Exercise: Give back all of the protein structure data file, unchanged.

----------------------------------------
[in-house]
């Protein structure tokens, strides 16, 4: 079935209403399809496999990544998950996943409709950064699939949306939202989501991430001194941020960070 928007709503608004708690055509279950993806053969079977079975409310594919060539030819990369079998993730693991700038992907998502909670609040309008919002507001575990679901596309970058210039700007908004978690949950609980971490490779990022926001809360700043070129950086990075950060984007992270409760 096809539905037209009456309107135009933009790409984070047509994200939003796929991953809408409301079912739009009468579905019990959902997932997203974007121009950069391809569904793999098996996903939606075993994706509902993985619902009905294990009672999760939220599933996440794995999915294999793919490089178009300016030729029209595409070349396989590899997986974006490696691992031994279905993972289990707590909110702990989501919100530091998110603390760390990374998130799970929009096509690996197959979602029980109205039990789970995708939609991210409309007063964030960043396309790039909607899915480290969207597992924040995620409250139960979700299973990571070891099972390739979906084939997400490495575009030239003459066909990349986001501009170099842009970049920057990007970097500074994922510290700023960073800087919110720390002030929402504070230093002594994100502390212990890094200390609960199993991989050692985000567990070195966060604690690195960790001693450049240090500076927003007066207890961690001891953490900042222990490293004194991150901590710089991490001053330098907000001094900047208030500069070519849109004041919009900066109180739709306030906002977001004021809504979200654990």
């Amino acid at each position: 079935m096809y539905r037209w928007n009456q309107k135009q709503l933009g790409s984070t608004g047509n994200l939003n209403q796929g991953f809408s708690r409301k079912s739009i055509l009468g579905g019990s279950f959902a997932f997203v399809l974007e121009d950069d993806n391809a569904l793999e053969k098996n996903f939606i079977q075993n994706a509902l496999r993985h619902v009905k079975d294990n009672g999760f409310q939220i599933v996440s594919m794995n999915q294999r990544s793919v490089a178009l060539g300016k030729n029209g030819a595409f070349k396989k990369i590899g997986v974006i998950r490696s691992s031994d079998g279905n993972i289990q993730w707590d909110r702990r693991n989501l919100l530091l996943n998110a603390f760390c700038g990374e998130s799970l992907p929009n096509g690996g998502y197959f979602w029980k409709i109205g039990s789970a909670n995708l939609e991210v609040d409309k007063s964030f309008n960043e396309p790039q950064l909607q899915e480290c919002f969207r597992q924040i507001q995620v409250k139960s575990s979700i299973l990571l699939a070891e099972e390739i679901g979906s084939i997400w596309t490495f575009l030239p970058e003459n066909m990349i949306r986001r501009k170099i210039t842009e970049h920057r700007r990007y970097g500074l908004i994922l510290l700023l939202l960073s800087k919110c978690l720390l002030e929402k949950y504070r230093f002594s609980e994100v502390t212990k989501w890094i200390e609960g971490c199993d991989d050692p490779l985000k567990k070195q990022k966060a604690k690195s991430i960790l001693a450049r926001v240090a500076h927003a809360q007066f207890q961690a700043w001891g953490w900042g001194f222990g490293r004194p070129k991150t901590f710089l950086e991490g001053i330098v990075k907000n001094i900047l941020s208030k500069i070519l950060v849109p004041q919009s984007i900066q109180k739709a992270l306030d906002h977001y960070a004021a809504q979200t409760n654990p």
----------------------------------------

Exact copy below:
[in-house]
């Protein structure tokens, strides 16, 4: 079935209403399809496999990544998950996943409709950064699939949306939202989501991430001194941020960070 928007709503608004708690055509279950993806053969079977079975409310594919060539030819990369079998993730693991700038992907998502909670609040309008919002507001575990679901596309970058210039700007908004978690949950609980971490490779990022926001809360700043070129950086990075950060984007992270409760 096809539905037209009456309107135009933009790409984070047509994200939003796929991953809408409301079912739009009468579905019990959902997932997203974007121009950069391809569904793999098996996903939606075993994706509902993985619902009905294990009672999760939220599933996440794995999915294999793919490089178009300016030729029209595409070349396989590899997986974006490696691992031994279905993972289990707590909110702990989501919100530091998110603390760390990374998130799970929009096509690996197959979602029980109205039990789970995708939609991210409309007063964030960043396309790039909607899915480290969207597992924040995620409250139960979700299973990571070891099972390739979906084939997400490495575009030239003459066909990349986001501009170099842009970049920057990007970097500074994922510290700023960073800087919110720390002030929402504070230093002594994100502390212990890094200390609960199993991989050692985000567990070195966060604690690195960790001693450049240090500076927003007066207890961690001891953490900042222990490293004194991150901590710089991490001053330098907000001094900047208030500069070519849109004041919009900066109180739709306030906002977001004021809504979200654990």
């Amino acid at each position: 079935m096809y539905r037209w928007n009456q309107k135009q709503l933009g790409s984070t608004g047509n994200l939003n209403q796929g991953f809408s708690r409301k079912s739009i055509l009468g579905g019990s279950f959902a997932f997203v399809l974007e121009d950069d993806n391809a569904l793999e053969k098996n996903f939606i079977q075993n994706a509902l496999r993985h619902v009905k079975d294990n009672g999760f409310q939220i599933v996440s594919m794995n999915q294999r990544s793919v490089a178009l060539g300016k030729n029209g030819a595409f070349k396989k990369i590899g997986v974006i998950r490696s691992s031994d079998g279905n993972i289990q993730w707590d909110r702990r693991n989501l919100l530091l996943n998110a603390f760390c700038g990374e998130s799970l992907p929009n096509g690996g998502y197959f979602w029980k409709i109205g039990s789970a909670n995708l939609e991210v609040d409309k007063s964030f309008n960043e396309p790039q950064l909607q899915e480290c919002f969207r597992q924040i507001q995620v409250k139960s575990s979700i299973l990571l699939a070891e099972e390739i679901g979906s084939i997400w596309t490495f575009l030239p970058e003459n066909m990349i949306r986001r501009k170099i210039t842009e970049h920057r700007r990007y970097g500074l908004i994922l510290l700023l939202l960073s800087k919110c978690l720390l002030e929402k949950y504070r230093f002594s609980e994100v502390t212990k989501w890094i200390e609960g971490c199993d991989d050692p490779l985000k567990k070195q990022k966060a604690k690195s991430i960790l001693a450049r926001v240090a500076h927003a809360q007066f207890q961690a700043w001891g953490w900042g001194f222990g490293r004194p070129k991150t901590f710089l950086e991490g001053i330098v990075k907000n001094i900047l941020s208030k500069i070519l950060v849109p004041q919009s984007i900066q109180k739709a992270l306030d906002h977001y960070a004021a809504q979200t409760n654990p």